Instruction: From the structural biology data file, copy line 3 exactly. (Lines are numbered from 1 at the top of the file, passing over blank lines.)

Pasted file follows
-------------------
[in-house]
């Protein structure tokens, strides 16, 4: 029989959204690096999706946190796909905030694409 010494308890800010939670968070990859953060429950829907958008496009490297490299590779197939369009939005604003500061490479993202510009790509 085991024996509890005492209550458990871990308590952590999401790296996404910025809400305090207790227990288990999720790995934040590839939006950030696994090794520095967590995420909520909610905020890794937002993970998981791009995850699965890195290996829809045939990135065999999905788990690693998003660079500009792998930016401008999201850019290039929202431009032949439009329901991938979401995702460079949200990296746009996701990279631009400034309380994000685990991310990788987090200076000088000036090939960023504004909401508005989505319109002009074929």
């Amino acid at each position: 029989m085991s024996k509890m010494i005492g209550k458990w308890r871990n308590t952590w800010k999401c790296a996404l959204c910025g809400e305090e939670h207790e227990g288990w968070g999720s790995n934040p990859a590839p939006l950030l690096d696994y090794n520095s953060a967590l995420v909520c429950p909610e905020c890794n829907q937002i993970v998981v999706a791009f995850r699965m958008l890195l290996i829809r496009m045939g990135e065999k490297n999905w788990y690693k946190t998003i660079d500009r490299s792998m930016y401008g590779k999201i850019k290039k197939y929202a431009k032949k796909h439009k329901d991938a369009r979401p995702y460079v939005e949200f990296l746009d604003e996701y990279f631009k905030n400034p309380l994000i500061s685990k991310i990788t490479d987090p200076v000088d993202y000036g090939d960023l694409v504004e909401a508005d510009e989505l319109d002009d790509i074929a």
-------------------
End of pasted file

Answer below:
């Amino acid at each position: 029989m085991s024996k509890m010494i005492g209550k458990w308890r871990n308590t952590w800010k999401c790296a996404l959204c910025g809400e305090e939670h207790e227990g288990w968070g999720s790995n934040p990859a590839p939006l950030l690096d696994y090794n520095s953060a967590l995420v909520c429950p909610e905020c890794n829907q937002i993970v998981v999706a791009f995850r699965m958008l890195l290996i829809r496009m045939g990135e065999k490297n999905w788990y690693k946190t998003i660079d500009r490299s792998m930016y401008g590779k999201i850019k290039k197939y929202a431009k032949k796909h439009k329901d991938a369009r979401p995702y460079v939005e949200f990296l746009d604003e996701y990279f631009k905030n400034p309380l994000i500061s685990k991310i990788t490479d987090p200076v000088d993202y000036g090939d960023l694409v504004e909401a508005d510009e989505l319109d002009d790509i074929a």